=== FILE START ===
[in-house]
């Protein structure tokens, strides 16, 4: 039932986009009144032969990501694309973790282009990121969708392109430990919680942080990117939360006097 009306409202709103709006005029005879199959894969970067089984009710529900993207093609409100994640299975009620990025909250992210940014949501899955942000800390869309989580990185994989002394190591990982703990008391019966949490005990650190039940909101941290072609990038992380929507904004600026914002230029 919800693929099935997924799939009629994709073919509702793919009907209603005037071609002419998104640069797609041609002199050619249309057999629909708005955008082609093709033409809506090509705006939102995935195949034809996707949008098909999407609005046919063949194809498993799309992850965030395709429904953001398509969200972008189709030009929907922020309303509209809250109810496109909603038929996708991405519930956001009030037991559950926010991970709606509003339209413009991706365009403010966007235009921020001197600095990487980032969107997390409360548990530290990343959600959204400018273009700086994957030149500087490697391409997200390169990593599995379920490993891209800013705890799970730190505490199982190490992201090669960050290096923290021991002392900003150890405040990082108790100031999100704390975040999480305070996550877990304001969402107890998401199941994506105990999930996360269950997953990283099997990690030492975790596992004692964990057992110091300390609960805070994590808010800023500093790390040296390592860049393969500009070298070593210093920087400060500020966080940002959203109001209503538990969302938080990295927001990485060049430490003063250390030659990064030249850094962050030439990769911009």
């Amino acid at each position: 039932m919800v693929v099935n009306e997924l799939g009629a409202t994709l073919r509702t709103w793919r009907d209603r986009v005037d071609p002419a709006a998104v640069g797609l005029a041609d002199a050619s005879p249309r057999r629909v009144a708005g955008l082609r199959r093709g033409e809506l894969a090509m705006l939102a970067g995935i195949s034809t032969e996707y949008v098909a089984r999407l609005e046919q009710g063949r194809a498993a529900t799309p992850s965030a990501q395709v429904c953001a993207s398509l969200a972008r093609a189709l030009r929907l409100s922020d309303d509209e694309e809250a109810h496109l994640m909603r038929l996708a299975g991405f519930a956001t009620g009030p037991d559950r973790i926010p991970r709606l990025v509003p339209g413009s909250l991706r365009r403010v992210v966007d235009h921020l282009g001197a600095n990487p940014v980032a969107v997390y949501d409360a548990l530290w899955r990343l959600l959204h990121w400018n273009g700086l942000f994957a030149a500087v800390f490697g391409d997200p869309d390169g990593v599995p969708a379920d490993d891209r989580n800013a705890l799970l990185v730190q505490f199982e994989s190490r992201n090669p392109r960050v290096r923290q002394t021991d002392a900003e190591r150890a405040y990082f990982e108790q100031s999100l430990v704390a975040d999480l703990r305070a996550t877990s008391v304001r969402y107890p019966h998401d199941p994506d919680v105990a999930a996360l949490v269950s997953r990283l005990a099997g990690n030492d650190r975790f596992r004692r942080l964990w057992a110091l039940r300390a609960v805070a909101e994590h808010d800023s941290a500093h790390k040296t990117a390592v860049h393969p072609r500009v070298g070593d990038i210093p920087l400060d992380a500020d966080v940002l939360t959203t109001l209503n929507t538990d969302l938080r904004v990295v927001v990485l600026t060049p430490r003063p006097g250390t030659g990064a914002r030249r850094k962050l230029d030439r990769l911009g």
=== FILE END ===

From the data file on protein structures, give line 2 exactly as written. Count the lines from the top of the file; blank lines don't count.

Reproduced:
């Protein structure tokens, strides 16, 4: 039932986009009144032969990501694309973790282009990121969708392109430990919680942080990117939360006097 009306409202709103709006005029005879199959894969970067089984009710529900993207093609409100994640299975009620990025909250992210940014949501899955942000800390869309989580990185994989002394190591990982703990008391019966949490005990650190039940909101941290072609990038992380929507904004600026914002230029 919800693929099935997924799939009629994709073919509702793919009907209603005037071609002419998104640069797609041609002199050619249309057999629909708005955008082609093709033409809506090509705006939102995935195949034809996707949008098909999407609005046919063949194809498993799309992850965030395709429904953001398509969200972008189709030009929907922020309303509209809250109810496109909603038929996708991405519930956001009030037991559950926010991970709606509003339209413009991706365009403010966007235009921020001197600095990487980032969107997390409360548990530290990343959600959204400018273009700086994957030149500087490697391409997200390169990593599995379920490993891209800013705890799970730190505490199982190490992201090669960050290096923290021991002392900003150890405040990082108790100031999100704390975040999480305070996550877990304001969402107890998401199941994506105990999930996360269950997953990283099997990690030492975790596992004692964990057992110091300390609960805070994590808010800023500093790390040296390592860049393969500009070298070593210093920087400060500020966080940002959203109001209503538990969302938080990295927001990485060049430490003063250390030659990064030249850094962050030439990769911009």